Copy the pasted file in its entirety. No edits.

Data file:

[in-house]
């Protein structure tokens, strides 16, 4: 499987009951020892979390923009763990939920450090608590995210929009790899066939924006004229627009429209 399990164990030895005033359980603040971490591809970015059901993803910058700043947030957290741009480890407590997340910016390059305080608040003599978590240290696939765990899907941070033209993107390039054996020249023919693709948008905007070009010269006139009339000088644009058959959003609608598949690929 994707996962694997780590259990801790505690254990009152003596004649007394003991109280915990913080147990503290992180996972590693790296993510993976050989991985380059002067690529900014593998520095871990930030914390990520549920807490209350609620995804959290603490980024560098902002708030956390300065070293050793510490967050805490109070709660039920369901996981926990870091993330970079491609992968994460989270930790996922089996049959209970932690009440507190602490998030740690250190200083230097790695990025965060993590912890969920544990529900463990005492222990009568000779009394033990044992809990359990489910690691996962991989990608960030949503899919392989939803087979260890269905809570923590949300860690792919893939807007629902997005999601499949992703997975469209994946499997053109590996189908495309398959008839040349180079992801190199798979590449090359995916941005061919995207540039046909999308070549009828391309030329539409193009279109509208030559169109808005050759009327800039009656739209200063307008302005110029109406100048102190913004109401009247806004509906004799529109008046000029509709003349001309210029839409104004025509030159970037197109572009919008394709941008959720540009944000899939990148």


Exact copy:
[in-house]
């Protein structure tokens, strides 16, 4: 499987009951020892979390923009763990939920450090608590995210929009790899066939924006004229627009429209 399990164990030895005033359980603040971490591809970015059901993803910058700043947030957290741009480890407590997340910016390059305080608040003599978590240290696939765990899907941070033209993107390039054996020249023919693709948008905007070009010269006139009339000088644009058959959003609608598949690929 994707996962694997780590259990801790505690254990009152003596004649007394003991109280915990913080147990503290992180996972590693790296993510993976050989991985380059002067690529900014593998520095871990930030914390990520549920807490209350609620995804959290603490980024560098902002708030956390300065070293050793510490967050805490109070709660039920369901996981926990870091993330970079491609992968994460989270930790996922089996049959209970932690009440507190602490998030740690250190200083230097790695990025965060993590912890969920544990529900463990005492222990009568000779009394033990044992809990359990489910690691996962991989990608960030949503899919392989939803087979260890269905809570923590949300860690792919893939807007629902997005999601499949992703997975469209994946499997053109590996189908495309398959008839040349180079992801190199798979590449090359995916941005061919995207540039046909999308070549009828391309030329539409193009279109509208030559169109808005050759009327800039009656739209200063307008302005110029109406100048102190913004109401009247806004509906004799529109008046000029509709003349001309210029839409104004025509030159970037197109572009919008394709941008959720540009944000899939990148």